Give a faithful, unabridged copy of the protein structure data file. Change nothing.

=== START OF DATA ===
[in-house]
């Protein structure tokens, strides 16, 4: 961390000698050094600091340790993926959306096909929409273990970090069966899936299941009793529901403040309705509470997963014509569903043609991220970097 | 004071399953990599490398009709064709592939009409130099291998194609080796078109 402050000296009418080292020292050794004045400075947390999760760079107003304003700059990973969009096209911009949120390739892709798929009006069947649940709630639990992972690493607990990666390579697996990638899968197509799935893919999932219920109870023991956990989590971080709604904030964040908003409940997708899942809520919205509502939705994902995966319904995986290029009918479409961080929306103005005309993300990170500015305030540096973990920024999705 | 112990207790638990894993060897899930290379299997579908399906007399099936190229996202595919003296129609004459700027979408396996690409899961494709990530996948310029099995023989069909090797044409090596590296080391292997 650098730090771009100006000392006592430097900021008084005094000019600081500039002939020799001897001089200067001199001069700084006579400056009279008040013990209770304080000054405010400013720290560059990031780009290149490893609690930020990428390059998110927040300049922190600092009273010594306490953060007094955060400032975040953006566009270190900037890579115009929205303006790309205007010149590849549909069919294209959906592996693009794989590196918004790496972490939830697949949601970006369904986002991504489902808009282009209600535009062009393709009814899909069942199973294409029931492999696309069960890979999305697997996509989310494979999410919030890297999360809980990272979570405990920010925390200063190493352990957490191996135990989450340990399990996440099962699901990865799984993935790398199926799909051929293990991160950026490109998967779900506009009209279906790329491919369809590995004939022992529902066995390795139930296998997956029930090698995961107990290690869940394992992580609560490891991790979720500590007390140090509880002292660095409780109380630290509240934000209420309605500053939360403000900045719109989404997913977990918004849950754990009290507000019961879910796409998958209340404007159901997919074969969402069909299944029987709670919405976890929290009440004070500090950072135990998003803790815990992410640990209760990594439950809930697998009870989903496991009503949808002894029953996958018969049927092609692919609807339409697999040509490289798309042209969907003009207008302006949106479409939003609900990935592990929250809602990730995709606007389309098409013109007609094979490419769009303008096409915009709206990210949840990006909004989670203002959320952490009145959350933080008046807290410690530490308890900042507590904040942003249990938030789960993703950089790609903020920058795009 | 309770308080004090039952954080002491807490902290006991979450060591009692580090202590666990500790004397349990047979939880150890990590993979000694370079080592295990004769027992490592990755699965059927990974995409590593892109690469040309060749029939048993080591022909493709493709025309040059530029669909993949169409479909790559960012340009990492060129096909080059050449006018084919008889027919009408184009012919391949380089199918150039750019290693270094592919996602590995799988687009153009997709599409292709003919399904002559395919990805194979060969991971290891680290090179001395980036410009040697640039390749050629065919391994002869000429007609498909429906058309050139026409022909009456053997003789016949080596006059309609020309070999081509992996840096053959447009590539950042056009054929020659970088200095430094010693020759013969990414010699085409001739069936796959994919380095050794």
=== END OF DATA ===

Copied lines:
[in-house]
């Protein structure tokens, strides 16, 4: 961390000698050094600091340790993926959306096909929409273990970090069966899936299941009793529901403040309705509470997963014509569903043609991220970097 | 004071399953990599490398009709064709592939009409130099291998194609080796078109 402050000296009418080292020292050794004045400075947390999760760079107003304003700059990973969009096209911009949120390739892709798929009006069947649940709630639990992972690493607990990666390579697996990638899968197509799935893919999932219920109870023991956990989590971080709604904030964040908003409940997708899942809520919205509502939705994902995966319904995986290029009918479409961080929306103005005309993300990170500015305030540096973990920024999705 | 112990207790638990894993060897899930290379299997579908399906007399099936190229996202595919003296129609004459700027979408396996690409899961494709990530996948310029099995023989069909090797044409090596590296080391292997 650098730090771009100006000392006592430097900021008084005094000019600081500039002939020799001897001089200067001199001069700084006579400056009279008040013990209770304080000054405010400013720290560059990031780009290149490893609690930020990428390059998110927040300049922190600092009273010594306490953060007094955060400032975040953006566009270190900037890579115009929205303006790309205007010149590849549909069919294209959906592996693009794989590196918004790496972490939830697949949601970006369904986002991504489902808009282009209600535009062009393709009814899909069942199973294409029931492999696309069960890979999305697997996509989310494979999410919030890297999360809980990272979570405990920010925390200063190493352990957490191996135990989450340990399990996440099962699901990865799984993935790398199926799909051929293990991160950026490109998967779900506009009209279906790329491919369809590995004939022992529902066995390795139930296998997956029930090698995961107990290690869940394992992580609560490891991790979720500590007390140090509880002292660095409780109380630290509240934000209420309605500053939360403000900045719109989404997913977990918004849950754990009290507000019961879910796409998958209340404007159901997919074969969402069909299944029987709670919405976890929290009440004070500090950072135990998003803790815990992410640990209760990594439950809930697998009870989903496991009503949808002894029953996958018969049927092609692919609807339409697999040509490289798309042209969907003009207008302006949106479409939003609900990935592990929250809602990730995709606007389309098409013109007609094979490419769009303008096409915009709206990210949840990006909004989670203002959320952490009145959350933080008046807290410690530490308890900042507590904040942003249990938030789960993703950089790609903020920058795009 | 309770308080004090039952954080002491807490902290006991979450060591009692580090202590666990500790004397349990047979939880150890990590993979000694370079080592295990004769027992490592990755699965059927990974995409590593892109690469040309060749029939048993080591022909493709493709025309040059530029669909993949169409479909790559960012340009990492060129096909080059050449006018084919008889027919009408184009012919391949380089199918150039750019290693270094592919996602590995799988687009153009997709599409292709003919399904002559395919990805194979060969991971290891680290090179001395980036410009040697640039390749050629065919391994002869000429007609498909429906058309050139026409022909009456053997003789016949080596006059309609020309070999081509992996840096053959447009590539950042056009054929020659970088200095430094010693020759013969990414010699085409001739069936796959994919380095050794």